This country never scored televoting in a Eurovision final (but is now top favourite)

Ever since its first participation in 2007, Czech Republic is one of the “ugly ducklings” of the Eurovision family. The country even withdrew from the competition in 2010 due to bad results and lack of public interest. This year, however, the middle European nation suddenly seems one of the top favorites in Eurovision 2018.

It must be a strange sensation both for bookmakers and for die-hard Eurovision fans. Even though the Czech results have slightly improved since its return in 2015, they only reached the Grand Final once (and scored 0 points in televoting there). This year, however, Czech Republic is on top of everyone’s list. Of course, Israel currently tops the list with Netta Barzilai and her song “Toy”, but behind her, Czech Republic is battling “Opera Estonia” for second place.

Causing all this hysteria is Mikolas Josef, a 22-year old hiphop singer with a background in the modelling industry. Coming from a family full of musicians, Mikolas Josef played the guitar since he was five years old. After scoring big hits in Czech Republic with his songs “Free” and “Believe”, he moved to Vienna to further work on his career. This is also where he composed and wrote his Eurovision song “Lie to me”.

Mikolas Josef – Lie to me (Czech Republic’s Eurovision 2018 hit song):

“Lie to me” is a cheerful hiphop pop song, with rap in the verses and a saxophone in the chorus. It could easily become a hit radio song and during the Ukranian national final, Mikolas Josef has demonstrated he can carry the song live. However, the question remains how the song will look live on stage. There is a reason the small country Czech Republic and its broadcaster CT have never had big Eurovision successes before.

Czech Republic in Eurovision: not a success story

The first three Czech Eurovision songs (“Malá Dáma”, “Have Some Fun” and “Aven Romale”) all got stuck in the semi finals, scoring no more than 10 points combined (!). After this, broadcaster CT took a well-understood break. Money does not grow on trees and taking part in the contest, especially if you want to reach for a top result, can be an expensive endeavour.

In the build-up to the 2015 contest in Vienna, all focus was on Australia’s inclusion in the participation field. Just when criticism arose that EBU should have put more energy in bringing former participants back, CT announced that Czech Republic would return to the Eurovision Song Contest! Marta Jandová and Václav Noid Bárta sang the song “Hope Never Dies” in ViennaThe duet did not reach the final, however, with a 13th place in the semi final and 33 points, it felt like a moral victory for CT.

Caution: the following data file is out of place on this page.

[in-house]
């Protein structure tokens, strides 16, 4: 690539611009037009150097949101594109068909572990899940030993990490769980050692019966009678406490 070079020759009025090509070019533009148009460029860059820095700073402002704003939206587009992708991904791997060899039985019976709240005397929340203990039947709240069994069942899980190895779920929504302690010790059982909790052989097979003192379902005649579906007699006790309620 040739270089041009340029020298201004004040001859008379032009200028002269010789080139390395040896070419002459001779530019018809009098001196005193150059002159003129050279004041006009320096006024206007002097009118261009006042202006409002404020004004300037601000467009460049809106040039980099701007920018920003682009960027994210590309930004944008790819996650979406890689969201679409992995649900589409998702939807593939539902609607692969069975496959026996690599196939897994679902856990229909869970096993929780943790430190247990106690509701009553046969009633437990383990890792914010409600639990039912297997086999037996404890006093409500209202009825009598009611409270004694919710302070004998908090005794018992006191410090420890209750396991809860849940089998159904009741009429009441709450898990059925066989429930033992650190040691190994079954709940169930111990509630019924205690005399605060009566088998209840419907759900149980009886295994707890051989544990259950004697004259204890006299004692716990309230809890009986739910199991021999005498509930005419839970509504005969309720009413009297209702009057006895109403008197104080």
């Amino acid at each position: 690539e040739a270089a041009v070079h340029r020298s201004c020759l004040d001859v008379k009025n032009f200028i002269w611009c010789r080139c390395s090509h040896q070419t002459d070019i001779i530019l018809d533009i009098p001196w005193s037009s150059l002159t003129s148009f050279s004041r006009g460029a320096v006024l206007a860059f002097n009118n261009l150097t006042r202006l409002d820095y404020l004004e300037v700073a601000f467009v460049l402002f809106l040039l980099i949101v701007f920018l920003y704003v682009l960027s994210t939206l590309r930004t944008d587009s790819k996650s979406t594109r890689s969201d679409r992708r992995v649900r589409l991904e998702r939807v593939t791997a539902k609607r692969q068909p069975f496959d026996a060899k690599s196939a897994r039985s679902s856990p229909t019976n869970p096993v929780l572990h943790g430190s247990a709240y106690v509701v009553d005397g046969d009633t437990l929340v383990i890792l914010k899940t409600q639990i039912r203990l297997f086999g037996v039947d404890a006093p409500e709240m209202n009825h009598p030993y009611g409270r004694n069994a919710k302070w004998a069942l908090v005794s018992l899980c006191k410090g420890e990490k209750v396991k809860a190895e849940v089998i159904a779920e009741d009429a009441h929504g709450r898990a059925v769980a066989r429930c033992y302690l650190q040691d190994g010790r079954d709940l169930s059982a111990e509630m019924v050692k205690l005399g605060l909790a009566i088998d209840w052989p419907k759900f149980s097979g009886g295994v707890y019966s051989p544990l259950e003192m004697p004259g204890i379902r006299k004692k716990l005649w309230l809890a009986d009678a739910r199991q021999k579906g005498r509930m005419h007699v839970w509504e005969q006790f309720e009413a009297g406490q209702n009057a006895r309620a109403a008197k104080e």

Gabriela Guncikova Czech Republic Eurovision 2016Gabriela Gunčíková brings Czech Republic to its first ever Eurovision final

The real breakthrough came in 2016. Broadcaster CT had learned from the 2015 experience. With Gabriela Gunčíková and her classical ballad “I stand”, they chose an entry that they could stage with limited financial funds. All they need was a beautiful dress, a classy backdrop and Gabriela’s voice would take care of the rest.

Head of Delegation Jan Bors told ESCDaily: “We are breaking the way of thinking. Eurovision is not popular in Czech Republic because we are not successful. But if we can reach the final this year, everything can change.” As we now know, Bors was right. Even though Gabriela Gunčíková received 0 points from televoters in the Grand Final, public interest in her home nation peeked like never before.

Can the Czech’s afford a Eurovision winning performance?

The story of “I stand” shows extremely smart and creative thinking of a broadcaster with limited funds. Head of Delegation Jan Bors got what he wanted: the image of Eurovision improved in the Czech Republic. This led to one of their biggest youngsters, Mikolas Josef, wanting to take part in a national final.

However, now that the Czechs are top favorite, one big question mark remains. Can the Czechs afford to stage “Lie to me” well enough for Eurovision victory?

Staging a classical ballad in order to reach the Grand Final – that’s one thing. But this year, a much bigger and more expensive act might be needed. All eyes will therefore be on Mikolas Josef when he rehearses for the first time on the Eurovision 2018 stage in Lisbon.